Additionally, diesel prices in 2017 were lower than they are today. While these prices have eroded somewhat (about 6%) between 2018 to 2019, they are still not at the low levels they were in 2017. There are additional areas to also consider like new equipment that are also higher based on demand. Now can I provide you with a strategy as to how we (SafeSourcing) can mitigate these costs going forward and maybe even rain them in some?

I know all executives have had these types of frustrating conversations internally as well as with your suppliers. I also know that SafeSourcing regularly provides these types of answers and reviews across hundreds of categories for our customers. It is the precise reason that our average savings across all categories during the last 2 years is greater than 24%.

While the above is a specific example, what can you tell me about your freight costs, supplies costs, commodity costs, construction costs, equipment costs, items for resale costs etc. Probably not as much as SafeSourcing can tell you. Give us a call and find out.

For more information regarding SafeSourcing and how we can help you with your sourcing, or regarding our Risk Free Trial Programplease contact a SafeSourcing Customer Service representative, you’ll be glad you did! We have an entire team ready to assist you today.

We look forward to and appreciate your comments.

Overcoming Cognitive Dissonance in Purchasing

Wednesday, August 28th, 2019

 

Today’s post is  from our Archives  at SafeSourcing

Cognitive Dissonance is the state of having a set of beliefs, attitudes, and ideas, and being faced with information that conflicts with those concepts. Leon Festinger’s Cognitive Dissonance theory holds that all people attempt to keep all of their beliefs, attitudes, and information in harmony. The problem that often comes up, however, is that we sometimes unconsciously suppress or modify correct information in order to avoid having that information conflict with what we already believe.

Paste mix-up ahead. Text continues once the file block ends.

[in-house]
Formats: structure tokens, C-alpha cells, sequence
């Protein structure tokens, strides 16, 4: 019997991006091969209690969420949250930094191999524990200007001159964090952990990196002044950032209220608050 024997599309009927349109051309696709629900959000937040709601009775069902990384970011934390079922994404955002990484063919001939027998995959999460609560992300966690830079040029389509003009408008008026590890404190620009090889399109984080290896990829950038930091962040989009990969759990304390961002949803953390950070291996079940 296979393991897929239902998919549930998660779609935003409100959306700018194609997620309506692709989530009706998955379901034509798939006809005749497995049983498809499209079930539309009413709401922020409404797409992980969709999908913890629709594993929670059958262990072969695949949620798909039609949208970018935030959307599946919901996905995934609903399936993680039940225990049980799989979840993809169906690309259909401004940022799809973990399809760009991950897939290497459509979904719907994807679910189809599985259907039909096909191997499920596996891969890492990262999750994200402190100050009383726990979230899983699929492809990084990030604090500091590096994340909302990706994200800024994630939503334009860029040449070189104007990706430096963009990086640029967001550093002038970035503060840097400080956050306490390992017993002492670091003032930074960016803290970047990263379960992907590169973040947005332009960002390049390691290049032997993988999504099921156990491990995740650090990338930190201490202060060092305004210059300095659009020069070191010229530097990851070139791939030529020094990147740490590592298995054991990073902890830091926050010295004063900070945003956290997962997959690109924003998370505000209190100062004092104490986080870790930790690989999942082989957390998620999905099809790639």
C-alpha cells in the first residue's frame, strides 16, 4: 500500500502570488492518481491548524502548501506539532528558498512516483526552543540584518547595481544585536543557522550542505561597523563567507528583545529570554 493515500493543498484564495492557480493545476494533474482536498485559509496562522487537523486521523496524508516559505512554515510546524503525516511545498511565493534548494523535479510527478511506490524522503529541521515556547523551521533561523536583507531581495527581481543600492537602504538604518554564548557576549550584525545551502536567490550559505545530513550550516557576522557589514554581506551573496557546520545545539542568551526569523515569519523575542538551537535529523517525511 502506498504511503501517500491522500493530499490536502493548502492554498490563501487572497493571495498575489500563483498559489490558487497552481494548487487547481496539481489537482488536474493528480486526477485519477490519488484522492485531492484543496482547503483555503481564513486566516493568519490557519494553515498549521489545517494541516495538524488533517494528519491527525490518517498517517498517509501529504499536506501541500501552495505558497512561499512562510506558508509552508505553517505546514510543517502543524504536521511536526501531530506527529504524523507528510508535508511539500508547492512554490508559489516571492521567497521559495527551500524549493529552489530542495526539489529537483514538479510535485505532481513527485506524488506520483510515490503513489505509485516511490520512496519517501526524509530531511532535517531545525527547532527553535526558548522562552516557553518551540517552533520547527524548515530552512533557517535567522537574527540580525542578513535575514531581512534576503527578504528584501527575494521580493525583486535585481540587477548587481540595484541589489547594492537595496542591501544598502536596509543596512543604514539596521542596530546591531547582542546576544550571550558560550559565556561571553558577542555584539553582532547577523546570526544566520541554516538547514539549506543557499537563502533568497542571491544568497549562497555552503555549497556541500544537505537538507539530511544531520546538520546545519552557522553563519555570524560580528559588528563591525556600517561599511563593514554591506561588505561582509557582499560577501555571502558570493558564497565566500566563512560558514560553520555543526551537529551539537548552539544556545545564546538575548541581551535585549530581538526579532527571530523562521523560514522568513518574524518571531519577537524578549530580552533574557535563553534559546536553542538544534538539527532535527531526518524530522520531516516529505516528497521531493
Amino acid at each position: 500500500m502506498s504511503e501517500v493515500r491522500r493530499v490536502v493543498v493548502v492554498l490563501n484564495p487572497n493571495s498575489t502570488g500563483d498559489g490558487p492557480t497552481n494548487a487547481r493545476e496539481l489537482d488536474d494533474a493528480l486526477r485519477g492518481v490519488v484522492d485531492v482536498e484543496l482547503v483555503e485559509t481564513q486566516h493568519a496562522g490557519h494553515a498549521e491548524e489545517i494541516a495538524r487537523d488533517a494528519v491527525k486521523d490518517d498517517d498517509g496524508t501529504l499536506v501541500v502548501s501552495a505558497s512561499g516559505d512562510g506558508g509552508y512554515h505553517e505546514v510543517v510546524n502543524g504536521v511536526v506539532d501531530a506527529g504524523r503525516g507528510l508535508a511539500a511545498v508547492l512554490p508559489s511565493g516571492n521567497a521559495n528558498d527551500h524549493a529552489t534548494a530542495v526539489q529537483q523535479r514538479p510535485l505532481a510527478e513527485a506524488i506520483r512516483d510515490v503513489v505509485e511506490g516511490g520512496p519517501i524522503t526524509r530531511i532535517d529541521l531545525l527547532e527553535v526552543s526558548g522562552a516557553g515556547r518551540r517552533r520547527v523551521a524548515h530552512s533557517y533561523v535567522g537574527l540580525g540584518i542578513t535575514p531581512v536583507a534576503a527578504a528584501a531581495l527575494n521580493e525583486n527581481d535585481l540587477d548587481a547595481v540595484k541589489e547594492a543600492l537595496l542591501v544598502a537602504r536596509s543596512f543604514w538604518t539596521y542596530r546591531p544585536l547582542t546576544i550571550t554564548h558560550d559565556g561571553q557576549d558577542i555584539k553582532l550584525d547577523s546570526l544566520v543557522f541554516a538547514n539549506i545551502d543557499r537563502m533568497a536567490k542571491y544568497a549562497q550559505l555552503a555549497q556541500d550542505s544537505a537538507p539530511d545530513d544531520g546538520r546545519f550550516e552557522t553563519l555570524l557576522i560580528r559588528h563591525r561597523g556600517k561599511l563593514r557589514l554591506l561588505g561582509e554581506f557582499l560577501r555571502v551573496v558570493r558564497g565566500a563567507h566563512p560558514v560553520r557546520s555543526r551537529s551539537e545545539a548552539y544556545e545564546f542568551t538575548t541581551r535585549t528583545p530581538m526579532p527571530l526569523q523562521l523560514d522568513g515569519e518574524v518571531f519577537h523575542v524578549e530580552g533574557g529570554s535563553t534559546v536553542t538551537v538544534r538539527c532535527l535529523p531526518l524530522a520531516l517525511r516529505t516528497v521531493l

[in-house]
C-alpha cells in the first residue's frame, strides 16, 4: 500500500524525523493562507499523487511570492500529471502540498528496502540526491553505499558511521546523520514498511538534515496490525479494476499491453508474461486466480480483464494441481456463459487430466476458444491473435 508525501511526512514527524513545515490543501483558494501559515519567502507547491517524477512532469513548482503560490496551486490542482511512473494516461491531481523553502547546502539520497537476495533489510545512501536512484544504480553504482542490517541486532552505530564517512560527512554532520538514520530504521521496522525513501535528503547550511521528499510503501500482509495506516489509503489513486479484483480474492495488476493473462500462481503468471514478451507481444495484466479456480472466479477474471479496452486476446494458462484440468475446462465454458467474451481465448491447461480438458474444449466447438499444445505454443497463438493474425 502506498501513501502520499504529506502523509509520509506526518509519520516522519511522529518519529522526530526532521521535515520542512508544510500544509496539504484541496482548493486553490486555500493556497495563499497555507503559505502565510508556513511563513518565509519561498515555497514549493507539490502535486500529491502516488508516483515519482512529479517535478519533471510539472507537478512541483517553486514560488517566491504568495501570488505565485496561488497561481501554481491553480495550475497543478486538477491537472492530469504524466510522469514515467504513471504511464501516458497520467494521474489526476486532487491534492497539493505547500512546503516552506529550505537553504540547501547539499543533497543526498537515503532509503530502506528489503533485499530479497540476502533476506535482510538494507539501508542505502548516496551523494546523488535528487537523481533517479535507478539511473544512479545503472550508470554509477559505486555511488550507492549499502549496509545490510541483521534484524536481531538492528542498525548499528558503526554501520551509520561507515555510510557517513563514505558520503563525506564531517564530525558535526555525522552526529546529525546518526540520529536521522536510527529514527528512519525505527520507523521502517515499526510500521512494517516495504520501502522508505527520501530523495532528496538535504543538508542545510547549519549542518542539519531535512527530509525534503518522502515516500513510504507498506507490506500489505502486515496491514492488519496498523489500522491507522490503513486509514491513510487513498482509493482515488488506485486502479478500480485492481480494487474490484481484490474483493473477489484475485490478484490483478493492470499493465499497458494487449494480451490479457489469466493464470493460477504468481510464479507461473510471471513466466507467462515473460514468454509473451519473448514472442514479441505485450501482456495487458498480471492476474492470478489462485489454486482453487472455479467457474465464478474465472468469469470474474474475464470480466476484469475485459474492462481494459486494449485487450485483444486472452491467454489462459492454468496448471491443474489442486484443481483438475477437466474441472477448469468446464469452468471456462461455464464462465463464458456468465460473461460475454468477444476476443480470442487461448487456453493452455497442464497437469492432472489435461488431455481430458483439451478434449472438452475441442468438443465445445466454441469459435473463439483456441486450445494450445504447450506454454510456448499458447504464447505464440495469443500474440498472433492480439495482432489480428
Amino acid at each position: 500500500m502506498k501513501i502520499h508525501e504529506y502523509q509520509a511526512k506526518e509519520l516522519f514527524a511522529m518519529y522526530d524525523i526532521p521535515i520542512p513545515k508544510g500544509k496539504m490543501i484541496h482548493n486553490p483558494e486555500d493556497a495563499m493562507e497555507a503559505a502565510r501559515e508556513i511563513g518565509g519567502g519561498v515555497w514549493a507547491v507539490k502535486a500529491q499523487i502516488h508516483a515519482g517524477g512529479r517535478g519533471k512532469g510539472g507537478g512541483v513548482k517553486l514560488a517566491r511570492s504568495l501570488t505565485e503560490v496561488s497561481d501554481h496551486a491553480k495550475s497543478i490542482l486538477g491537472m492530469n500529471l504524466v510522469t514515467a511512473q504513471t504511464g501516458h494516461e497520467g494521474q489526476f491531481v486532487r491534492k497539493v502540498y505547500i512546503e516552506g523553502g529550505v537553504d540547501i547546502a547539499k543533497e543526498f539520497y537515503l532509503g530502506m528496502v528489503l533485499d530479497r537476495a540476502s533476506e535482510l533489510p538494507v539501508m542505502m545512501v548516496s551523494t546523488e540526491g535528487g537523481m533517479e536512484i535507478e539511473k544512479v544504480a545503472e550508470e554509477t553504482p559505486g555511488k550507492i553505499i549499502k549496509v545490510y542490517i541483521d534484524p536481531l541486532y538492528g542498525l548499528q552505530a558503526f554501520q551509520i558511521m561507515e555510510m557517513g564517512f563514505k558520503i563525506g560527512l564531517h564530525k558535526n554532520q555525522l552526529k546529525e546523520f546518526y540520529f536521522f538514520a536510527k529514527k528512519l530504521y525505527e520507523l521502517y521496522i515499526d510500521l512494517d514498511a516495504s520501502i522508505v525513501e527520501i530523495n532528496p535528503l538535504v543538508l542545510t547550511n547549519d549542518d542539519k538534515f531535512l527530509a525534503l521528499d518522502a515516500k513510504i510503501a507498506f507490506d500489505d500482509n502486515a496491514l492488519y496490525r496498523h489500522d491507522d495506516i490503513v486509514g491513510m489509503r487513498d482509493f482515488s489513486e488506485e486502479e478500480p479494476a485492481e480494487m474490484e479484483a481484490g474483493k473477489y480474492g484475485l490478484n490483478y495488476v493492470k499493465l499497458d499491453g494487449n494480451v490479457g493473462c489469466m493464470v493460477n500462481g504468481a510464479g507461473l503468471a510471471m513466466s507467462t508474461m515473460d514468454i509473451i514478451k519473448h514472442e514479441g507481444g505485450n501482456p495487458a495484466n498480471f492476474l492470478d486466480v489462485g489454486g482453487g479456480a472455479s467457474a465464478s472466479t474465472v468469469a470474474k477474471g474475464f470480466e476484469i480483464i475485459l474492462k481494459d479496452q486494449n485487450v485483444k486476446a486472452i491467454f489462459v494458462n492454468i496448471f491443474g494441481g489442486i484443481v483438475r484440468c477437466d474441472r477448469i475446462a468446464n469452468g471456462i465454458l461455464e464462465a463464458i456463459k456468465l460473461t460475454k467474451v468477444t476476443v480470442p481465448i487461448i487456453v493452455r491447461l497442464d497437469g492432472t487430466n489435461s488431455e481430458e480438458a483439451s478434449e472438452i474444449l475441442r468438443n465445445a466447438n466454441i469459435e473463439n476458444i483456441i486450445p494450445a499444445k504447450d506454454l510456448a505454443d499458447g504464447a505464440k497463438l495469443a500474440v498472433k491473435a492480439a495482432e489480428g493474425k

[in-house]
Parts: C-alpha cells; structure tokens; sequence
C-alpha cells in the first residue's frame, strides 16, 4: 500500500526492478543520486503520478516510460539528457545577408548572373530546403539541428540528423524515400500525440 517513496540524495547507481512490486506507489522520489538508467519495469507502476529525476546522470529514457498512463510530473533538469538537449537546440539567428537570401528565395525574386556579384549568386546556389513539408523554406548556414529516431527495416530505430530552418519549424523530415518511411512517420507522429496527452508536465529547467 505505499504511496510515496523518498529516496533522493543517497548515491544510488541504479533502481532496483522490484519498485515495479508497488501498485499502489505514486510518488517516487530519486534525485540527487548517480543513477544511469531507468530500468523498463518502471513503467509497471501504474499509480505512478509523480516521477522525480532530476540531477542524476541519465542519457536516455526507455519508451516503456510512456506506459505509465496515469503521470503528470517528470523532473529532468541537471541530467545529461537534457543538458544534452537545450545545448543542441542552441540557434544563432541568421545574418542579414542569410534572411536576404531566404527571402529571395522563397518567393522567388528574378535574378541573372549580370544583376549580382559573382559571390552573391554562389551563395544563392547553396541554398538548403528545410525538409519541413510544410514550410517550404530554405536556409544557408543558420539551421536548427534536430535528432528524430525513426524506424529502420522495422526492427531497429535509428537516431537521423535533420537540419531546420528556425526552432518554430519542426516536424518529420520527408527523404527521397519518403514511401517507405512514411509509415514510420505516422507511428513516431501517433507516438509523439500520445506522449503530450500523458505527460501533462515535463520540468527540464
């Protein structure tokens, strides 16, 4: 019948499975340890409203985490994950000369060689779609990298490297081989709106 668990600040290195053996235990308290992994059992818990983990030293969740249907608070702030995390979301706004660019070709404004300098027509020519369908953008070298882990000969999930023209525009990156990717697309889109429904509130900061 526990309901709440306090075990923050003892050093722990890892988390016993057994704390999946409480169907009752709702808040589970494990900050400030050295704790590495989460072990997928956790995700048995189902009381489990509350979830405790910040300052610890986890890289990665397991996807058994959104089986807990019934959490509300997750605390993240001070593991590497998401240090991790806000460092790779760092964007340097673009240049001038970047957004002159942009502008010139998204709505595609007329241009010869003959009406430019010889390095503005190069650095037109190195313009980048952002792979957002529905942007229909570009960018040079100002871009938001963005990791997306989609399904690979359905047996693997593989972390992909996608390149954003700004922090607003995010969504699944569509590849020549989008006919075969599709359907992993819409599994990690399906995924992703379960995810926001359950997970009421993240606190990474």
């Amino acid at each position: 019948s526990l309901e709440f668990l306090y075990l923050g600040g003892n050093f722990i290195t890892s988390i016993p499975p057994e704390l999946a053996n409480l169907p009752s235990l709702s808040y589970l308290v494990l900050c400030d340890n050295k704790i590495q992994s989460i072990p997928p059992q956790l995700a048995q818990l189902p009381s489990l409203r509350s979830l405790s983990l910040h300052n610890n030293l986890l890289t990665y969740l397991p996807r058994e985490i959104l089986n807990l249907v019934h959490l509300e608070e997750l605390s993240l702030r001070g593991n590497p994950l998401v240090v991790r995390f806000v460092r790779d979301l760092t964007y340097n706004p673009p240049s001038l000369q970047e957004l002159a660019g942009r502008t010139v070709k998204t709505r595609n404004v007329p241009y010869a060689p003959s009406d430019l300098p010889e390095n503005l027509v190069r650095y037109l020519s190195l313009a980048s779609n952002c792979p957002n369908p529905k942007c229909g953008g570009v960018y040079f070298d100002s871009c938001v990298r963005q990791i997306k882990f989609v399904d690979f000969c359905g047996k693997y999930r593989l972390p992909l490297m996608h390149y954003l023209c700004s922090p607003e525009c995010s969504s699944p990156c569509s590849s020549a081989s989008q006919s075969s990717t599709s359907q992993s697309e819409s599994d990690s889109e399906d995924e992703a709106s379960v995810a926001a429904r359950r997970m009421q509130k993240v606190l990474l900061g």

An example of this in purchasing would be when a procurement decision is made, and the project turns out badly. Often times the decision will be defended and even REPEATED, rather than the decision maker admitting fault. Why? Because most people automatically feel they need to defend their decisions in order to preserve what they believe about themselves. If you believe you are a great decision maker, you will look for information that supports that belief, and avoid information that conflicts with that belief. Here are a couple of ways to help avoid pitfalls on both sides of the purchase:

The Enthymeme

An Enthymeme is a truncated form of syllogism, where a premise or conclusion is left out of the argument. It is always easier to let someone convince themselves of something than it ever will be for you to, even if your audience’ belief is fallacious. When we pose a logical argument, but don’t explicitly state the conclusion, we allow our audience to extrapolate on their own instead of risking putting them on the defensive because we are demanding they believe what we are advocating. Example; “XYZ Company isn’t certified and the manufacturing process requires certification”. This type of statement can be much more effective than shooting straight for the conclusion “Don’t go with XYZ Company.”

The Ben Franklin Effect

When we do a favor for someone, we tend to justify our actions to ourselves that we did the favor BECAUSE we liked them. We naturally tend to avoid Cognitive Dissonance by changing other beliefs, in favor of holding onto beliefs we have about ourselves. Be on the lookout for people who would use this concept against you; how often have you heard a sales pitch that starts off by asking you for a small favor? It’s a commonly used tactic to use your beliefs against you in order to obtain something the sales-person wants.

For more information on how SafeSourcing can assist your team this process or on our “Risk Free” trial program, please contact a SafeSourcing Customer Service Representative.  We have an entire customer services team waiting to assist you today.

We look forward to your comments.

Twelve areas to consider in your spend analysis if you don’t want to lose your hard earned savings.

Tuesday, August 27th, 2019

 

Todays post is a favorite from the SafeSourcing Archive

This is actually a great questions and a tough one to answer if in fact it has not been planned for during the strategy process. We all know that there are all sorts of saving figures quoted in the e-procurement industry for just about any product or service available.